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Acceleration perpendicular to gravity?

  1. Jun 17, 2014 #1
    Hey guys,
    Is there an equation for finding the acceleration perpendicular to gravity?
     
  2. jcsd
  3. Jun 17, 2014 #2
    F=ma, right? F is a vector, so if you want the acceleration perpendicular to the force of gravity then use the component(s) of F that are perpendicular to gravity.
     
  4. Jun 20, 2014 #3
    What if only know the length of one side and only angle of the right angle? Which is 90 degrees. I'm not sure how to find it dont know one of the other angles.
     
  5. Jun 20, 2014 #4

    jbriggs444

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    If all you know is the weight of the car and the acceleration of gravity, you cannot tell how hard the driver is pressing down on the accelerator.

    So... what is it that you do know?
     
    Last edited: Jun 20, 2014
  6. Jun 20, 2014 #5

    adjacent

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    Which length are you talking about?
     
  7. Jun 20, 2014 #6
    I know the accelration due to gravity. I know the weight of the car. I know how long it is accelerating for, time in seconds, and I know the circumference of the wheels. I do not know velocity or acceleration of the car. But I do have a minimum and a maximum value for velocity of the car. So the values I am trying to find are between the min and max velocity, if that helps.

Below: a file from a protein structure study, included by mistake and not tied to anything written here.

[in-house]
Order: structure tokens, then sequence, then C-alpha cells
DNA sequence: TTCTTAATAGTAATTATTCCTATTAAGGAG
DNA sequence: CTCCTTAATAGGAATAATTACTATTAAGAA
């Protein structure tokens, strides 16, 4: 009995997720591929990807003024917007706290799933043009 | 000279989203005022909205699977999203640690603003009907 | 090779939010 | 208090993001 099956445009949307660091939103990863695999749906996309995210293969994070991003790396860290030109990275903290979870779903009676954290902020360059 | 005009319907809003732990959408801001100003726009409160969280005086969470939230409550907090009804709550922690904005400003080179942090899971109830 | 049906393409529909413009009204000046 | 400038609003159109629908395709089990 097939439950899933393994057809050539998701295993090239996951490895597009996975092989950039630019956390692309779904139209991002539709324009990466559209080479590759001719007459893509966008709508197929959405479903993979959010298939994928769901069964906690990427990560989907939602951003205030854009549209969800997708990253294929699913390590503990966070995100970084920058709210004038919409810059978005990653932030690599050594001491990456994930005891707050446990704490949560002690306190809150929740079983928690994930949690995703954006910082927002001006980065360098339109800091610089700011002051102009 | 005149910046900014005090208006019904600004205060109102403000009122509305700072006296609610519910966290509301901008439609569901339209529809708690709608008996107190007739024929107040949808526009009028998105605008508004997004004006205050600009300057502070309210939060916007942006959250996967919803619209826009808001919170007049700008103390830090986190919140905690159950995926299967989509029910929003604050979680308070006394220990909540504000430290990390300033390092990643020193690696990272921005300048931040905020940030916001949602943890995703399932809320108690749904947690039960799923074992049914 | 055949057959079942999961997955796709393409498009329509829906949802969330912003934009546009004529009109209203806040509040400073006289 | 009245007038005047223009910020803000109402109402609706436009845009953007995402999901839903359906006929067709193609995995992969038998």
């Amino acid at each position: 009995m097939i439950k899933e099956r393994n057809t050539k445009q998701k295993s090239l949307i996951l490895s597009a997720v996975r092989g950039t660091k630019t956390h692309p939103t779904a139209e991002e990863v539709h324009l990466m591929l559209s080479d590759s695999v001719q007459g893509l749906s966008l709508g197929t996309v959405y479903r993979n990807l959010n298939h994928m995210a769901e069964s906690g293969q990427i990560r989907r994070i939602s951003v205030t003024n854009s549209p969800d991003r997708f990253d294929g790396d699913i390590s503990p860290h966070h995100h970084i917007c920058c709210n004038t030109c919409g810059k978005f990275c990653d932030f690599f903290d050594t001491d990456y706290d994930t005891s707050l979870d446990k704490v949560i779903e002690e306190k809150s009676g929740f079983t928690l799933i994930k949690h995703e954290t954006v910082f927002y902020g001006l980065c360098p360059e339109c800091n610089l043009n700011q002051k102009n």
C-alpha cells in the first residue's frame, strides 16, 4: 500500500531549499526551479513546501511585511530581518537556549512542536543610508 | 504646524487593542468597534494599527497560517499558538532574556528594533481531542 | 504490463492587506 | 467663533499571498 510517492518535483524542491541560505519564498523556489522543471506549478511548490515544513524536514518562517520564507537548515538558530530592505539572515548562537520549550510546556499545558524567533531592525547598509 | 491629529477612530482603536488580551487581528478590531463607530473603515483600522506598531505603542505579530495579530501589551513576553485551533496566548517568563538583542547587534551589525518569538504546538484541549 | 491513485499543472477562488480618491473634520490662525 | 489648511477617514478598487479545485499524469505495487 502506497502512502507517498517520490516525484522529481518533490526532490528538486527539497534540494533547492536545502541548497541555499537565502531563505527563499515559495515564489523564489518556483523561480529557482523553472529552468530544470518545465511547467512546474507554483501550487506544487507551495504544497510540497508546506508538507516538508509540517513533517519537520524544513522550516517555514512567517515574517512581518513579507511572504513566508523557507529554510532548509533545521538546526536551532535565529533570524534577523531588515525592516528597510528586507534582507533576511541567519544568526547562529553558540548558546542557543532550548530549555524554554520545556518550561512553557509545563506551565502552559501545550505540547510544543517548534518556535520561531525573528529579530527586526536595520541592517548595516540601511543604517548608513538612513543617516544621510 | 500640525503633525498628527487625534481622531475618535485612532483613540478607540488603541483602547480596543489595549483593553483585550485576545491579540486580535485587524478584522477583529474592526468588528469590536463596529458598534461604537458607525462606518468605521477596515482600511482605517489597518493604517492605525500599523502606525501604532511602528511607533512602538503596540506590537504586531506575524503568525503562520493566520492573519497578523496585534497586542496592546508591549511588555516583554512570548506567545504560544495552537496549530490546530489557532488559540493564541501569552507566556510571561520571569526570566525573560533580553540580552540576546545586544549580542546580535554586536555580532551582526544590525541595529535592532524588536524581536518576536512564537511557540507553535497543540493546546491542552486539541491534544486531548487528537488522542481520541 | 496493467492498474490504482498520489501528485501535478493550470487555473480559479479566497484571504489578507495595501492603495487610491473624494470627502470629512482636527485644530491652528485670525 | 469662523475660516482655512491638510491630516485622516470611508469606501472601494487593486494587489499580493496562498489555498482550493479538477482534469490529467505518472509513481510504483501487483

8. Jun 20, 2014 #7

    adjacent

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    So you are talking about a car accelerating for sometime?

    The information you provided is still not sufficient for finding the acceleration of it horizontally.Do you know the number of turns of the wheel per second?
     
  9. Jun 20, 2014 #8

    ZapperZ

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    This sounds, smells, and quacks like a HW/Coursework problem. Rather than give annoying bits and pieces of the problem, please redo this in the HW/Coursework forum and follow the rules and template of that forum.

    Thread closed.

    Zz.
     
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